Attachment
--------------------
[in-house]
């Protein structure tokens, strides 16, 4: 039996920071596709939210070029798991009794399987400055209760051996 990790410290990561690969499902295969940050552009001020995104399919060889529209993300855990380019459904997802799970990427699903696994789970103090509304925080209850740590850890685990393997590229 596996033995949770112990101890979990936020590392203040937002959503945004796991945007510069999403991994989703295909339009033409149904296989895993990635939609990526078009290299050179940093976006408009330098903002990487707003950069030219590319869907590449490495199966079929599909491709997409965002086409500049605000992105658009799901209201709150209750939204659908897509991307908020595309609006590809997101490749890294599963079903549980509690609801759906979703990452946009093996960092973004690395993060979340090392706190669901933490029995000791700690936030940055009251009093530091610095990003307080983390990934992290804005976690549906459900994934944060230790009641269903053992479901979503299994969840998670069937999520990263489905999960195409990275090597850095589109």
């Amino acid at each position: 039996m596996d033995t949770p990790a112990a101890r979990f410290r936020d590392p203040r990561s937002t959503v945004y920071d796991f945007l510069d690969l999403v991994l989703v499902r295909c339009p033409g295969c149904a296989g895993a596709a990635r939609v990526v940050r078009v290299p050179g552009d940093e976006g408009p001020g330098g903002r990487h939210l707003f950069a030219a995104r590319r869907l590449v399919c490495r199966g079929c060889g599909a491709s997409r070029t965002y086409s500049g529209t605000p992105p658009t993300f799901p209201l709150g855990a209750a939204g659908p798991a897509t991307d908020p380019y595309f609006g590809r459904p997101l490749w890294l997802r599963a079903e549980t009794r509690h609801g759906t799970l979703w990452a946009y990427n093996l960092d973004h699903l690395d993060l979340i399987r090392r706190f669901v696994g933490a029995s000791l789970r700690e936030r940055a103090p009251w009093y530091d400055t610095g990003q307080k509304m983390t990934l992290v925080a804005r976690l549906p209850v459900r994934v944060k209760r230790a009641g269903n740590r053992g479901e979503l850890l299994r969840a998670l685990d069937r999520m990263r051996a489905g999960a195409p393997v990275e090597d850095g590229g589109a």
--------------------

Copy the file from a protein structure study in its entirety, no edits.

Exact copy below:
[in-house]
């Protein structure tokens, strides 16, 4: 039996920071596709939210070029798991009794399987400055209760051996 990790410290990561690969499902295969940050552009001020995104399919060889529209993300855990380019459904997802799970990427699903696994789970103090509304925080209850740590850890685990393997590229 596996033995949770112990101890979990936020590392203040937002959503945004796991945007510069999403991994989703295909339009033409149904296989895993990635939609990526078009290299050179940093976006408009330098903002990487707003950069030219590319869907590449490495199966079929599909491709997409965002086409500049605000992105658009799901209201709150209750939204659908897509991307908020595309609006590809997101490749890294599963079903549980509690609801759906979703990452946009093996960092973004690395993060979340090392706190669901933490029995000791700690936030940055009251009093530091610095990003307080983390990934992290804005976690549906459900994934944060230790009641269903053992479901979503299994969840998670069937999520990263489905999960195409990275090597850095589109």
């Amino acid at each position: 039996m596996d033995t949770p990790a112990a101890r979990f410290r936020d590392p203040r990561s937002t959503v945004y920071d796991f945007l510069d690969l999403v991994l989703v499902r295909c339009p033409g295969c149904a296989g895993a596709a990635r939609v990526v940050r078009v290299p050179g552009d940093e976006g408009p001020g330098g903002r990487h939210l707003f950069a030219a995104r590319r869907l590449v399919c490495r199966g079929c060889g599909a491709s997409r070029t965002y086409s500049g529209t605000p992105p658009t993300f799901p209201l709150g855990a209750a939204g659908p798991a897509t991307d908020p380019y595309f609006g590809r459904p997101l490749w890294l997802r599963a079903e549980t009794r509690h609801g759906t799970l979703w990452a946009y990427n093996l960092d973004h699903l690395d993060l979340i399987r090392r706190f669901v696994g933490a029995s000791l789970r700690e936030r940055a103090p009251w009093y530091d400055t610095g990003q307080k509304m983390t990934l992290v925080a804005r976690l549906p209850v459900r994934v944060k209760r230790a009641g269903n740590r053992g479901e979503l850890l299994r969840a998670l685990d069937r999520m990263r051996a489905g999960a195409p393997v990275e090597d850095g590229g589109a």